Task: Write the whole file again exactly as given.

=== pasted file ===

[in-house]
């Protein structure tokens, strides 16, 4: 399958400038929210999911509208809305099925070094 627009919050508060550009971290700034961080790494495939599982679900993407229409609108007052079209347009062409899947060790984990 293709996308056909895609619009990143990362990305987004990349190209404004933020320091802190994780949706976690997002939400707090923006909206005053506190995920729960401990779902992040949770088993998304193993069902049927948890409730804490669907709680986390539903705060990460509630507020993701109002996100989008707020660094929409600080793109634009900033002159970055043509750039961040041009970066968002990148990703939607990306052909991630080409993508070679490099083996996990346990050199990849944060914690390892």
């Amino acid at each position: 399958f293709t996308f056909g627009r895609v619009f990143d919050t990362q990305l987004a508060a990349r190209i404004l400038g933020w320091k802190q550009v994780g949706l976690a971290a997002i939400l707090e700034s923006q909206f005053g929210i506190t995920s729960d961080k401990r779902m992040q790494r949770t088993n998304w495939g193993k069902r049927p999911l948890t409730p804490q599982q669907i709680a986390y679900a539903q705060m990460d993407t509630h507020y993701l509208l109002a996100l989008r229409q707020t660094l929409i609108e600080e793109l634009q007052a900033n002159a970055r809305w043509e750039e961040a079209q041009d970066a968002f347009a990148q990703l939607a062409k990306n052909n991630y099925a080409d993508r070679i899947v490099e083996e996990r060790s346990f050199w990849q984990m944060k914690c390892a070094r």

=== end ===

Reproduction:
[in-house]
């Protein structure tokens, strides 16, 4: 399958400038929210999911509208809305099925070094 627009919050508060550009971290700034961080790494495939599982679900993407229409609108007052079209347009062409899947060790984990 293709996308056909895609619009990143990362990305987004990349190209404004933020320091802190994780949706976690997002939400707090923006909206005053506190995920729960401990779902992040949770088993998304193993069902049927948890409730804490669907709680986390539903705060990460509630507020993701109002996100989008707020660094929409600080793109634009900033002159970055043509750039961040041009970066968002990148990703939607990306052909991630080409993508070679490099083996996990346990050199990849944060914690390892």
């Amino acid at each position: 399958f293709t996308f056909g627009r895609v619009f990143d919050t990362q990305l987004a508060a990349r190209i404004l400038g933020w320091k802190q550009v994780g949706l976690a971290a997002i939400l707090e700034s923006q909206f005053g929210i506190t995920s729960d961080k401990r779902m992040q790494r949770t088993n998304w495939g193993k069902r049927p999911l948890t409730p804490q599982q669907i709680a986390y679900a539903q705060m990460d993407t509630h507020y993701l509208l109002a996100l989008r229409q707020t660094l929409i609108e600080e793109l634009q007052a900033n002159a970055r809305w043509e750039e961040a079209q041009d970066a968002f347009a990148q990703l939607a062409k990306n052909n991630y099925a080409d993508r070679i899947v490099e083996e996990r060790s346990f050199w990849q984990m944060k914690c390892a070094r």